business solutions. Indeed, the drama of Moneyball does not
arise out of the gripping details of Paul dePodesta’s data analysis, but out of the resistance that general manager Billy Beane
faced when he attempted to change the culture of his organization from judgment-driven to data-driven decision-making.
Kahneman calls this phenomenon “the hostility to algorithms.”
While it is unevenly distributed from organization to organization, a hostility to algorithms certainly can impede (and
at times has impeded) the adoption of analytical methods in
insurance companies. Sometimes predictive modeling projects
are delayed for years. Other times, good models go to waste
because of skepticism in the field. It is not unusual to encounter resistance from experienced and well-positioned skeptics
who, consistent with Tetlock’s and Kahneman’s analyses, doubt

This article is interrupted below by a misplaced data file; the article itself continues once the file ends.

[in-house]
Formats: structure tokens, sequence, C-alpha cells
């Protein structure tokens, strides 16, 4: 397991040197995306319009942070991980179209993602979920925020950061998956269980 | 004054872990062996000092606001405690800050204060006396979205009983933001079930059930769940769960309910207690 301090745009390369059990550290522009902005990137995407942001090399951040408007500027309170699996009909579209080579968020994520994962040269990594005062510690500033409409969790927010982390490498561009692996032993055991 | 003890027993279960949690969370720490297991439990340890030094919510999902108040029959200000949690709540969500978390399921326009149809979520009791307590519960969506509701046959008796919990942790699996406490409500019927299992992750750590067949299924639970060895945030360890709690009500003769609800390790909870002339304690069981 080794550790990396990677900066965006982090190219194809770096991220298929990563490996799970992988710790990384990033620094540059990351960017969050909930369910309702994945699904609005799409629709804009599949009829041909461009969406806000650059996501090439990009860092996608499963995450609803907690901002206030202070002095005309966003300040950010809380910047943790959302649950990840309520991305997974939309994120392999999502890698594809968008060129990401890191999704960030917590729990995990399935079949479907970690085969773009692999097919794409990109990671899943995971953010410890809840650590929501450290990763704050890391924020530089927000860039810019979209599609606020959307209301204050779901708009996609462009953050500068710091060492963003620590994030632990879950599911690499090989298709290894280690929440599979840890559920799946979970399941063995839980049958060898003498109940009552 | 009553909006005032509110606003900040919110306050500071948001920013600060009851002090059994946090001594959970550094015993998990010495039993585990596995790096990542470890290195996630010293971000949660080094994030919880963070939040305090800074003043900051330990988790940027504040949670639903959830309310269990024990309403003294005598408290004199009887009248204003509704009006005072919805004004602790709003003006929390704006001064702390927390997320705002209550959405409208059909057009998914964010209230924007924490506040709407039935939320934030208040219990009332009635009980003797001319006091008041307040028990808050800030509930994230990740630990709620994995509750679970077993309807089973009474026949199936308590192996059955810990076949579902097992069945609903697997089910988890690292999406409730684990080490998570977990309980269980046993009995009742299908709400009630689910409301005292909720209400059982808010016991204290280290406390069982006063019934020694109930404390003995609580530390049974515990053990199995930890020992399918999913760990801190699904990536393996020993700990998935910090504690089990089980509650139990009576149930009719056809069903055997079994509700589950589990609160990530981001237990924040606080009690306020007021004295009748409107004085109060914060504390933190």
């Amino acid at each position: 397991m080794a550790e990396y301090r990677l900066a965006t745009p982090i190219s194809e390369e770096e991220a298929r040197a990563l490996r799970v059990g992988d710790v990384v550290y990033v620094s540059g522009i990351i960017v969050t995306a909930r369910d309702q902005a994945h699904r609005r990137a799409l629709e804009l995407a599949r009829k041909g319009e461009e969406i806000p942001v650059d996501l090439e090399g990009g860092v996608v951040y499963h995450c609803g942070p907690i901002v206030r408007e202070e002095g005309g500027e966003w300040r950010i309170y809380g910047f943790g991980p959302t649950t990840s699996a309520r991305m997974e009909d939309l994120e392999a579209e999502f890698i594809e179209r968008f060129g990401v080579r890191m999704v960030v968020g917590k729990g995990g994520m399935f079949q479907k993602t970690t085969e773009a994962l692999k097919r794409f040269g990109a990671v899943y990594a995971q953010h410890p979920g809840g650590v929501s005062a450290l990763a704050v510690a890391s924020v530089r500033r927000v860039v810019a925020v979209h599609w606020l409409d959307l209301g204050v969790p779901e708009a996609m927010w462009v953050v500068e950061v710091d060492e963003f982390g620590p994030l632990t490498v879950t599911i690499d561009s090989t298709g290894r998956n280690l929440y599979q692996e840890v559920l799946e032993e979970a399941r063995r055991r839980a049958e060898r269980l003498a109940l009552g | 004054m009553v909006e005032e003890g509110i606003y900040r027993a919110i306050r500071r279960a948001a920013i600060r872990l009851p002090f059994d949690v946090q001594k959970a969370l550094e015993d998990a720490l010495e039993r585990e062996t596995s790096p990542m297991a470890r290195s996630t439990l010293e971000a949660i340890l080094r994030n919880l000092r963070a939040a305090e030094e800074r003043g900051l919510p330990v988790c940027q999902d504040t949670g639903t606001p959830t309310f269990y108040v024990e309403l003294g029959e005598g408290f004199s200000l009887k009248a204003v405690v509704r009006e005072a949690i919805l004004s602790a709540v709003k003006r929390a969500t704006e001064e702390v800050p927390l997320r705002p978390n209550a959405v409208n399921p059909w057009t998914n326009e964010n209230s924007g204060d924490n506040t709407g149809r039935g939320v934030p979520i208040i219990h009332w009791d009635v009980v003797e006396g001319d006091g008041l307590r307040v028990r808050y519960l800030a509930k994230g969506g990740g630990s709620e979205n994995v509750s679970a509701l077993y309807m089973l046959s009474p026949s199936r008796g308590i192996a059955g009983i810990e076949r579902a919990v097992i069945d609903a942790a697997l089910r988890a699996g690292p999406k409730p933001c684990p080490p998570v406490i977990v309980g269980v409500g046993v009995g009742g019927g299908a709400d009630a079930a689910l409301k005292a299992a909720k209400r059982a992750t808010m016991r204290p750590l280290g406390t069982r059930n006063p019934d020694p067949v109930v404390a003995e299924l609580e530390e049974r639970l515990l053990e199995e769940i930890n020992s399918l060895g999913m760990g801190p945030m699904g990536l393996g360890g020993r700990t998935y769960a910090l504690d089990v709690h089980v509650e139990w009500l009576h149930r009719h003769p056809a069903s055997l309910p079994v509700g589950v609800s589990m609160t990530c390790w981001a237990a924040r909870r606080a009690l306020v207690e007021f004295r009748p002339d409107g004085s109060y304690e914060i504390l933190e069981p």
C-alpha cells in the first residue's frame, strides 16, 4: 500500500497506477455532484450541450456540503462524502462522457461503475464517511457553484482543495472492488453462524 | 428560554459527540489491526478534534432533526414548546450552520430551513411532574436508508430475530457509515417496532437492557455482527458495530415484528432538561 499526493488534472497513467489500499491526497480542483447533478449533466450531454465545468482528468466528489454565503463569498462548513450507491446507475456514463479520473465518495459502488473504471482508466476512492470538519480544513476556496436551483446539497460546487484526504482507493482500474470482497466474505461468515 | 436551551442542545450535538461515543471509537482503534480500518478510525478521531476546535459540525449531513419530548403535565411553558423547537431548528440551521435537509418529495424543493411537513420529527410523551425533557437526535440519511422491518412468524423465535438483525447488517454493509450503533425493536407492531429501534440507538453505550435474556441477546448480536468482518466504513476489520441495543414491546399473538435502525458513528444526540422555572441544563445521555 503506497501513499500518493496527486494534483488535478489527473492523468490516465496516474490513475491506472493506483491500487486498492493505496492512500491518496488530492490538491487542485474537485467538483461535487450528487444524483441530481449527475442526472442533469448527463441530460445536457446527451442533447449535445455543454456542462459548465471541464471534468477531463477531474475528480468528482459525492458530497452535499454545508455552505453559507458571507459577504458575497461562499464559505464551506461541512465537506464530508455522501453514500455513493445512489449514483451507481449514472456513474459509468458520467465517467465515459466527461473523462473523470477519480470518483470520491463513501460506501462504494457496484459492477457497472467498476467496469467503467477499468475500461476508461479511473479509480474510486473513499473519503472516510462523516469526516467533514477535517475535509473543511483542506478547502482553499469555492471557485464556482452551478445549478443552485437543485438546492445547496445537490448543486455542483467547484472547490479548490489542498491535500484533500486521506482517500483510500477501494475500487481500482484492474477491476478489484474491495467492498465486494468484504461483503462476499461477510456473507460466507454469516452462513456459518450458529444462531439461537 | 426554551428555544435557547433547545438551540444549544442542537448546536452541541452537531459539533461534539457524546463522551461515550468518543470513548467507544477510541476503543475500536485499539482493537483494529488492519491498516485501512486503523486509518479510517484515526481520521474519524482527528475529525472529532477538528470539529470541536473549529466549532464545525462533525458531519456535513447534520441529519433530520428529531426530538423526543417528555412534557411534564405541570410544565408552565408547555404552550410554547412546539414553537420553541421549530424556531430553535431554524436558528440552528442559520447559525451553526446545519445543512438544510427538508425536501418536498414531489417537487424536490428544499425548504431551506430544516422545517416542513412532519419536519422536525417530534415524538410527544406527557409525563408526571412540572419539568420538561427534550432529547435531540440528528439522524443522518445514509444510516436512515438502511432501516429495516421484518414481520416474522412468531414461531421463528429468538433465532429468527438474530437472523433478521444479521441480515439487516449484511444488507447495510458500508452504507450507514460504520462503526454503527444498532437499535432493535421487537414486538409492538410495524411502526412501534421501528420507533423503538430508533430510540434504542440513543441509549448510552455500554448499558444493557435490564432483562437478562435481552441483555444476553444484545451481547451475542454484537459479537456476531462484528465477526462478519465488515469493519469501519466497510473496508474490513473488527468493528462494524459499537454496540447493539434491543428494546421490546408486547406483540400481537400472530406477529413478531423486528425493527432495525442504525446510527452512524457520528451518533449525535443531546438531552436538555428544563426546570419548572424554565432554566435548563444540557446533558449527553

the ability of actuarial models to compete with—much less outperform—traditional underwriting methods. As happened with
the Oakland A’s, analytical techniques ultimately end up being
adopted. But there can be drama along the way.
A Quality Insight
Near the end of his book, Kahneman states that “whatever else
it produces, an organization is a factory that manufactures judgments and decisions.” Recent cognitive science has taught us
that an overreliance on unchecked intuitions and professional
judgment can lead to persistently suboptimal decision processes
and even inefficient markets. This is an important message for
practitioners of actuarial science, data science, and business analytics who are considering how their tools can be used to help
businesses and individual consumers make better decisions.
JAMES GUSZCZA is a fellow of the Casualty Actuarial Society
and an assistant professor of actuarial science, risk management
and insurance at the university of Wisconsin-Madison.
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